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Health, Medicine and the Sea: Australian Voyages, c. 1815-60

by Katherine Foxhall Manchester University Press
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Hbk 264 pages
AU$199.00 NZ$205.22
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During the nineteenth century, over 1.5 million migrants set sail from the British Isles to begin new lives in the Australian colonies. Health, medicine and the sea follows these people on a fascinating journey around half the globe to give a rich account of the creation of lay and professional medical knowledge in an ever-changing maritime environment. From consumptive convicts who pleaded that going to sea was their only chance of recovery, to sailors who performed macabre 'medical' rituals during equatorial ceremonies off the African coast, to surgeons' formal experiments with scurvy in the southern hemisphere oceans, to furious letters from quarantined emigrants just a few miles from Sydney, this wide-ranging and evocative study brings the experience and meaning of voyaging to life. Katherine Foxhall makes an important contribution to the history of medicine, imperialism and migration which will appeal to students and researchers alike.

1: Problems of departure
2: Steaming ships
Voyage I: Eliza Baldwinson
3: Geographies of the tropical Atlantic
4: Such concealed mischief: scurvy and imprisonment
5: Trust and authority below the hatches
Voyage II: Henry Wellings
6: From emigrants to immigrants: quarantine and the colony

Health, Medicine and the Sea is a triumph.Alison Bashford, Journal of Colonialism and Colonial History, Volume 14, Number 2 A fascinating history, providing a perceptive analysis 'Health, Medicine and the Sea' has contributed valuably to both the history of medicine and the historiography of global connectionAlexander Cameron-Smith, Social History of Medicine Vol. 26, No. 3

In Health, Medicine and the Sea, Katherine Foxhall challenges the view that improvements in the health of convicts and migrants on the voyage to Australia resulted solely from the growing authority and medical knowledge of surgeon-superintendents. Far from being a ‘silent cargo’ (223), convicts and migrants, she argues, ‘actively invested in and shaped the meanings and outcomes of voyages’ (223). The notion of convicts and migrants as a silent cargo is something of an Aunt Sally and numerous studies, from Don Charlwood's pioneering The Long Farewell (1981) to Robin Haines’ Doctors at Sea (2005), have made clear the ways in which shipboard authority was challenged and subverted. Nonetheless, Health, Medicine and the Sea remains a significant achievement and Foxhall skilfully reads surgeons’ journals against the grain in order to recover the viewpoint of convicts and migrants who, combining personal interest with vernacular knowledge, successfully challenged the medical authority of the surgeon.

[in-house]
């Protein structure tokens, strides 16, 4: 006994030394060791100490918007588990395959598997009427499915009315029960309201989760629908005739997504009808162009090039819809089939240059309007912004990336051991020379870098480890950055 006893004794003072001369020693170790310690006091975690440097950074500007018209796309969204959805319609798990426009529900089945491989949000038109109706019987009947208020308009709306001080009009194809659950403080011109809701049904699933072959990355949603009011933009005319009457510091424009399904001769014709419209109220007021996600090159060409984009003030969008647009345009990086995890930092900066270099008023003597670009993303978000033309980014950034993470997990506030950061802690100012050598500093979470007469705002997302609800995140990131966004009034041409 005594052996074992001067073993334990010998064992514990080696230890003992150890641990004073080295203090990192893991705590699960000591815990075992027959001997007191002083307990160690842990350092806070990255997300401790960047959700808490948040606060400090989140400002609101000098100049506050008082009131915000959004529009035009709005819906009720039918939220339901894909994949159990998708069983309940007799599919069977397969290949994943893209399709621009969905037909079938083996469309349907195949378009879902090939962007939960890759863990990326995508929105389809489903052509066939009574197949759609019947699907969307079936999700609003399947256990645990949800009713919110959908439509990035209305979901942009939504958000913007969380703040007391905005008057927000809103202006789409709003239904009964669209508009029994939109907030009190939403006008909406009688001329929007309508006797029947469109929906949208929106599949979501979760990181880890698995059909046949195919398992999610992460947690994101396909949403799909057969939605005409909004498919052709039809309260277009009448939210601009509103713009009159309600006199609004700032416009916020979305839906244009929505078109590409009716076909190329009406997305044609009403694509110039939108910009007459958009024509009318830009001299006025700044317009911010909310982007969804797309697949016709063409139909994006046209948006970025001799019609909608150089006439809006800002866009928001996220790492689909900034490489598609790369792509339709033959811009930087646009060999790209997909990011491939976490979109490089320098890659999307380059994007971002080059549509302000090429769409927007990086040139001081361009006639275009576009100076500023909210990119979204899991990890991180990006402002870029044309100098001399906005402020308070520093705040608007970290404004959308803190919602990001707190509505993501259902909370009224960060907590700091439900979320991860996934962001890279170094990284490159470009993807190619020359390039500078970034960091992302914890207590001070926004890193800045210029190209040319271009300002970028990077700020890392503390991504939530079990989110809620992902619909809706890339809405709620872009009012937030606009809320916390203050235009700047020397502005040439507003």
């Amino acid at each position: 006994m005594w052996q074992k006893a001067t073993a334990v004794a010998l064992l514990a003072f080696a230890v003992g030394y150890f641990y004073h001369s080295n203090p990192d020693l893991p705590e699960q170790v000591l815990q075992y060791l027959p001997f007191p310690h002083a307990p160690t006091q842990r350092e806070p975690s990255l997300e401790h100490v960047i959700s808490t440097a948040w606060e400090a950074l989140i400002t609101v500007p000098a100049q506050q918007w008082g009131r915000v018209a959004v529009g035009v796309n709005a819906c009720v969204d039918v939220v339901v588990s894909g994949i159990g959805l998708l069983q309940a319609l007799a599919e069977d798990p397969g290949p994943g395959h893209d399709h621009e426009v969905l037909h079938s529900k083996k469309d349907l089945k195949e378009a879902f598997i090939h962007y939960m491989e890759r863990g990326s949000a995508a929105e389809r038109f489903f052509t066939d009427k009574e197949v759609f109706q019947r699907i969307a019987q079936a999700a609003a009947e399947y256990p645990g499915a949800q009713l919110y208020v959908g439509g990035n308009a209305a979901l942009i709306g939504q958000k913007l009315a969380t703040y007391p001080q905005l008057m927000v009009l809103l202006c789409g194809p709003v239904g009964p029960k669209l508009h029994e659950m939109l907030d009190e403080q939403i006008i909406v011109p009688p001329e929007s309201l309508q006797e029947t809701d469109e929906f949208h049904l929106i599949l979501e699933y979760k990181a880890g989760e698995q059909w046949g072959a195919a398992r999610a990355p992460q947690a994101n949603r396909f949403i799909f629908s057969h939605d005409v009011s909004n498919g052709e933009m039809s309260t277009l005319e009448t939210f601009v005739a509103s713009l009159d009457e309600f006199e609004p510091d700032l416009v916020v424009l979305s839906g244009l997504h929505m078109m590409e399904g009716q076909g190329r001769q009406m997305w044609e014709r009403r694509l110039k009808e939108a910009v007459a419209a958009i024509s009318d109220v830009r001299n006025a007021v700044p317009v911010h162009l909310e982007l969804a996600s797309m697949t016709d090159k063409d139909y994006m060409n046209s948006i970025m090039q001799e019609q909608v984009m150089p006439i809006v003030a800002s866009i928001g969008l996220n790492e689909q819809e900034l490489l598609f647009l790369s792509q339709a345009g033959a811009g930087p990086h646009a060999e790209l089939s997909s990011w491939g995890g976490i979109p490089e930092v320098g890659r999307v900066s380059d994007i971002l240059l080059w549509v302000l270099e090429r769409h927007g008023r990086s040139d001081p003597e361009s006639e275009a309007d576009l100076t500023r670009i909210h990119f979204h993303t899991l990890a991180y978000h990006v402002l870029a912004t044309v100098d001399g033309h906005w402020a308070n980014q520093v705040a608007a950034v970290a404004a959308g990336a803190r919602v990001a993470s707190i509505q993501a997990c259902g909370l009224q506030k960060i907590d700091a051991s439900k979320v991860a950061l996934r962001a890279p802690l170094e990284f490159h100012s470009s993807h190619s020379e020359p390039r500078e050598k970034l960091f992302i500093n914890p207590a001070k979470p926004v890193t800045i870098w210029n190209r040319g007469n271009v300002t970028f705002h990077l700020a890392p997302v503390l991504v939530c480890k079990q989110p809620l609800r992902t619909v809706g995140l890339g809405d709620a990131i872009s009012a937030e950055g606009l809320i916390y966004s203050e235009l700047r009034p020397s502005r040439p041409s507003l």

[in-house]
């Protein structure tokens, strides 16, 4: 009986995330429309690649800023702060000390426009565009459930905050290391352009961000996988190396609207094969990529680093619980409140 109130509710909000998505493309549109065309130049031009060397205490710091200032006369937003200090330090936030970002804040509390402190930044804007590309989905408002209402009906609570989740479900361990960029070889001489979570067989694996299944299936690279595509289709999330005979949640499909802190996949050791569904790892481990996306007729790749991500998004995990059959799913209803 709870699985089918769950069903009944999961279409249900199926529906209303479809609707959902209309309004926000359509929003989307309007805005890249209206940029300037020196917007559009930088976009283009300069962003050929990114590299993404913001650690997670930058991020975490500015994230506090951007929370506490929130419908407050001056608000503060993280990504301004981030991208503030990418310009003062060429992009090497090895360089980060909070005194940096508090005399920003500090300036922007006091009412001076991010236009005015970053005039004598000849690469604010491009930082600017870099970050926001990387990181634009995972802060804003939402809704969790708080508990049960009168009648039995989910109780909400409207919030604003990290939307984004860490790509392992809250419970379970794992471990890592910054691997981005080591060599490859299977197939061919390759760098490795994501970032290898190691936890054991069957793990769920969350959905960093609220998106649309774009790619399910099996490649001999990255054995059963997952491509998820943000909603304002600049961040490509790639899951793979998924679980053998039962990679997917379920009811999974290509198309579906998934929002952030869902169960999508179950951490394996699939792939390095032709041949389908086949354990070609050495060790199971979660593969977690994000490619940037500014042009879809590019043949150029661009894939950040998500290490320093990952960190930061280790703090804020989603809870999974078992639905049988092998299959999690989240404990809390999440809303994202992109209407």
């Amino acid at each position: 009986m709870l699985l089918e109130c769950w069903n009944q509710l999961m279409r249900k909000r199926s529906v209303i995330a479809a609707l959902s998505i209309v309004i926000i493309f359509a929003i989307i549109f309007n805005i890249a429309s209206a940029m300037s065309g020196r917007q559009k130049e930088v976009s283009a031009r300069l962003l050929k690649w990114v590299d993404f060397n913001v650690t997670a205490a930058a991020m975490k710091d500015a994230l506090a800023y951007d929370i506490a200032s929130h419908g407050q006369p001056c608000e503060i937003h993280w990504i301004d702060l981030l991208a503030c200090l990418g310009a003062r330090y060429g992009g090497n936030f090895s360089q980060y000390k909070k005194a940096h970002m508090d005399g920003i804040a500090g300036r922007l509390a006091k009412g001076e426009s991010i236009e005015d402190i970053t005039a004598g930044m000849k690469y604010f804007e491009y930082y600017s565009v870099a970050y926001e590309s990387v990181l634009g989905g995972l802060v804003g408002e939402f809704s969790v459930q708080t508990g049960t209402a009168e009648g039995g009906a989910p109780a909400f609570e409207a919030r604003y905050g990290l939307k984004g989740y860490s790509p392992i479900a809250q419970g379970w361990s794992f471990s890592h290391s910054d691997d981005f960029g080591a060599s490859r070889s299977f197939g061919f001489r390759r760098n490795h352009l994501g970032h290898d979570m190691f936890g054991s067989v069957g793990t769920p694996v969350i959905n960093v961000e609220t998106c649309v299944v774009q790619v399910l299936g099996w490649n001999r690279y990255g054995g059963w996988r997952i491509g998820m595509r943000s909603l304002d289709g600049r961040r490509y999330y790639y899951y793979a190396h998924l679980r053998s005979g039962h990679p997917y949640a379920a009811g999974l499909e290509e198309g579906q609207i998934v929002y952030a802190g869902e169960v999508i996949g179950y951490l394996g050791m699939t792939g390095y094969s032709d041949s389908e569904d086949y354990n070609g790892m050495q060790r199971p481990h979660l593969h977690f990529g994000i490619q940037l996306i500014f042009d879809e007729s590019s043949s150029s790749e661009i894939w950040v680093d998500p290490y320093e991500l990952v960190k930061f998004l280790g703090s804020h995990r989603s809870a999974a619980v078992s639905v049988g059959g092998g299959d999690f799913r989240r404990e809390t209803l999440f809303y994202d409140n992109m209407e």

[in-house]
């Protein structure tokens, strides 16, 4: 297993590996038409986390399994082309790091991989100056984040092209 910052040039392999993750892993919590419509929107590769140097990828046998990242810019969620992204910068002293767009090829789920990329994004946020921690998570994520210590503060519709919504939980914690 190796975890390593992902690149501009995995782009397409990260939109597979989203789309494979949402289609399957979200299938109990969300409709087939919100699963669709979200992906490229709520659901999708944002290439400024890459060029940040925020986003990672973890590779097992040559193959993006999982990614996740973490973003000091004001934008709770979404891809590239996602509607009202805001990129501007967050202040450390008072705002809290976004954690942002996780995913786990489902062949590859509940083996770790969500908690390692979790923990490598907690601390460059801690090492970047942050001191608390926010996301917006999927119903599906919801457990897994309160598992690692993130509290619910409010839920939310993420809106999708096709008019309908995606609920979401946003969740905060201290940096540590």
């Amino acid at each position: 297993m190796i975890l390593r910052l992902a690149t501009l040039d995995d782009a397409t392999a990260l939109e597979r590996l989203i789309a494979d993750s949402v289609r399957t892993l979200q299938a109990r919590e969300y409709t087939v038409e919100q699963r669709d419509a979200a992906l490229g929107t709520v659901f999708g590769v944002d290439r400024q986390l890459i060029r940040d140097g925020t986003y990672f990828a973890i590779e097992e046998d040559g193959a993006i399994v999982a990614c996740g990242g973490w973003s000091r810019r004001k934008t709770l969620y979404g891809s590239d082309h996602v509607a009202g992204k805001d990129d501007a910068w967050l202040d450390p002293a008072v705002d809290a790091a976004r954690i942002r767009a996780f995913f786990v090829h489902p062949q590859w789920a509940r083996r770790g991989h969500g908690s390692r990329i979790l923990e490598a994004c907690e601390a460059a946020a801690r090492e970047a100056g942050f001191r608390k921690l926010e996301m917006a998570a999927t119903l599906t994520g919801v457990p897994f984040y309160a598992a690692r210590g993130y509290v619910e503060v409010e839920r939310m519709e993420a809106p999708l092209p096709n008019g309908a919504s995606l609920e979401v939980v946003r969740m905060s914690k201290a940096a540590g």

As in the PhD thesis from which this project was developed, Foxhall's focus is on shipboard diseases, especially cholera, scurvy, smallpox, tuberculosis and typhus. Foxhall stresses the ways in which the diagnosis and treatment of disease reflected its context and in her chapter on scurvy, for example, she examines how the resurgence of scurvy on convict ships of the 1820s and 1830s came to be regarded as the result of imprisonment rather than the maritime environment. Or, to take another example, the chapter on smallpox shows how surgeons relied on gaining the trust of convicts and migrants in order not only to vaccinate those at risk but also to find ways of conveying the vaccine to Australia. This focus on disease understandably precludes discussion of other aspects of shipboard medicine, such as the use of leeches, bleeding and cupping, the treatment of injury, and the efficacy of the various patent medicines migrants brought with them. Nonetheless, the discussion of vernacular medical knowledge at sea would have been strengthened had it covered childbirth and the contribution of women to shipboard health generally as midwives, nurses and mothers.